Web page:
Jane Eyre

It’s embarrassing that I had not yet read this book until yesterday, and now seek to devour the rest of Charlotte Bronte’s work. An astonishingly good read, it has all the essential elements: terrific writing, well paced drama, a symphonic work. It follows the life of Jane from her ten year old self, orphaned and “cared” for by the widow of her uncle Reed, through to marriage. Her shelter in the Reed household was tenuous, always scolded for non-existent wrongdoings, tormented by the older son. She leaps at the chance to go away to a charity school, filled with girls who have no one else to care for them. A miserable winter is endured there, with meager food and cold halls, finally giving way to an epidemic of typhus which kills off a lot of the students and shines light on the poor conditions to result in improvements. Jane’s friend Helen dies in her arms of consumption, but Jane survives and finishes her time there, with two additional years as a teacher. When her friend Miss Temple leaves to be married, Jane realizes it’s time for her own departure, and advertises for a position as a governess. Thus she arrives as Thornfield Hall to tutor the ward of Mr. Rochester, mostly absent from the property. Jane settles into a quiet life with Adele (her pupil) and Mrs. Fairfax (the housekeeper).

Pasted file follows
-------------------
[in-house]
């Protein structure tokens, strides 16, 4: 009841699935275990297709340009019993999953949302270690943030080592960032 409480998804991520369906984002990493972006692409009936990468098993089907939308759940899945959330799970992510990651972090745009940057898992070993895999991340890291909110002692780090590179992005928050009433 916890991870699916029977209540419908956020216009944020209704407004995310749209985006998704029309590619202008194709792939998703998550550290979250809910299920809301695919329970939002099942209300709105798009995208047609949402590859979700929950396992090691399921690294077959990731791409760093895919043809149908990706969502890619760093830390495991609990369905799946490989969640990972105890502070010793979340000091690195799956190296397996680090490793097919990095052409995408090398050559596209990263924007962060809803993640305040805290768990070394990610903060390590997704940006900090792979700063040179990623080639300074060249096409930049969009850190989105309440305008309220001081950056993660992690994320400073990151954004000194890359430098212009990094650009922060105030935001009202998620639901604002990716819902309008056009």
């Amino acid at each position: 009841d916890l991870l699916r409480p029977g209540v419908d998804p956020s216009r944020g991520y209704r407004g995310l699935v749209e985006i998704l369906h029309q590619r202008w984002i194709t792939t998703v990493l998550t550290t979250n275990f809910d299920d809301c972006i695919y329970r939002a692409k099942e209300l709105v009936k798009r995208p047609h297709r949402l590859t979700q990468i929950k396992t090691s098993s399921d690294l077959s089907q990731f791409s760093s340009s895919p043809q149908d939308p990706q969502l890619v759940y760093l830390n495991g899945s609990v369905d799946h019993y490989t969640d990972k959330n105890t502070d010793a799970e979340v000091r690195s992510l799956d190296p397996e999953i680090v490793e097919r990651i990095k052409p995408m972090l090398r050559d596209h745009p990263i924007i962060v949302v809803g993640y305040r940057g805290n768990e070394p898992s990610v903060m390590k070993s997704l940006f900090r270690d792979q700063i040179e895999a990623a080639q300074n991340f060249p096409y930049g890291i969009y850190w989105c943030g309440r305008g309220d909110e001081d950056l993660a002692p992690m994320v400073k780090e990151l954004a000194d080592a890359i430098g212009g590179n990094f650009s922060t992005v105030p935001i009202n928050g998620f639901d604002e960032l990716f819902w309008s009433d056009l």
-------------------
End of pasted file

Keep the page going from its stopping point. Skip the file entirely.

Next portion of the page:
Enjoying the moonlight on the road one night, Jane watches as a man rides by and his horse slips on the ice, causing the man to fall and sprain his ankle. Jane helps him up, finds out later he is Mr. Rochester. They begin to spend time together, Edward liking Jane’s frank words and clear mind. Someone attempts to burn Edward in bed at night, but Jane discovers the flames and douses him to save his life. As he is thanking her, his face betrays more emotions and Jane finds that she is in love with him, believes he is also in love. The next morning he’s immediately off to socialize with the local gentry for a few weeks, and then brings the party back to Thornfield. Jane mopes, believing he is to be married to the haughty Miss Ingram. A gypsy arrives to tell fortunes, planting the idea in Miss Ingram’s head that Rochester’s fortune isn’t as great as she thought, whispering the names of who the other girls’ beaus were in their ears, and demanding to see Jane before she departed. The gypsy is Rochester in disguise, attempting to wrest any information about how Jane feels about him. That night, another strange attack, this time on Mr. Mason, a guest newly arrived.

Rochester proposes to Jane shortly after she returns from caring for her dying aunt, who admits to telling her other uncle that Jane died in the fevers at school. On her wedding day, Mr. Mason shows up in the church to bar the ceremony, on the grounds that Rochester is already married to his sister, the insane woman locked in the attic at Thornfield Hall who has been causing all the attacks. Jane runs away to escape her feelings, nearly dies of hunger but is taken in by the Rivers sisters and brother. She sets up a local school and settles in for a year, then finds that her uncle has died and left her 20,000 pounds. She also discovers that the Rivers sisters and brother are her cousins, and she divides her inheritance into fourths. Musing on love, she inquires about news of Rochester, and hearing nothing decides to set out on her own. She finds Thornfield a charred ruin, Rochester blind and holed up in one of his smaller homes. His wife died in the fire, and Jane vows to stay with him always.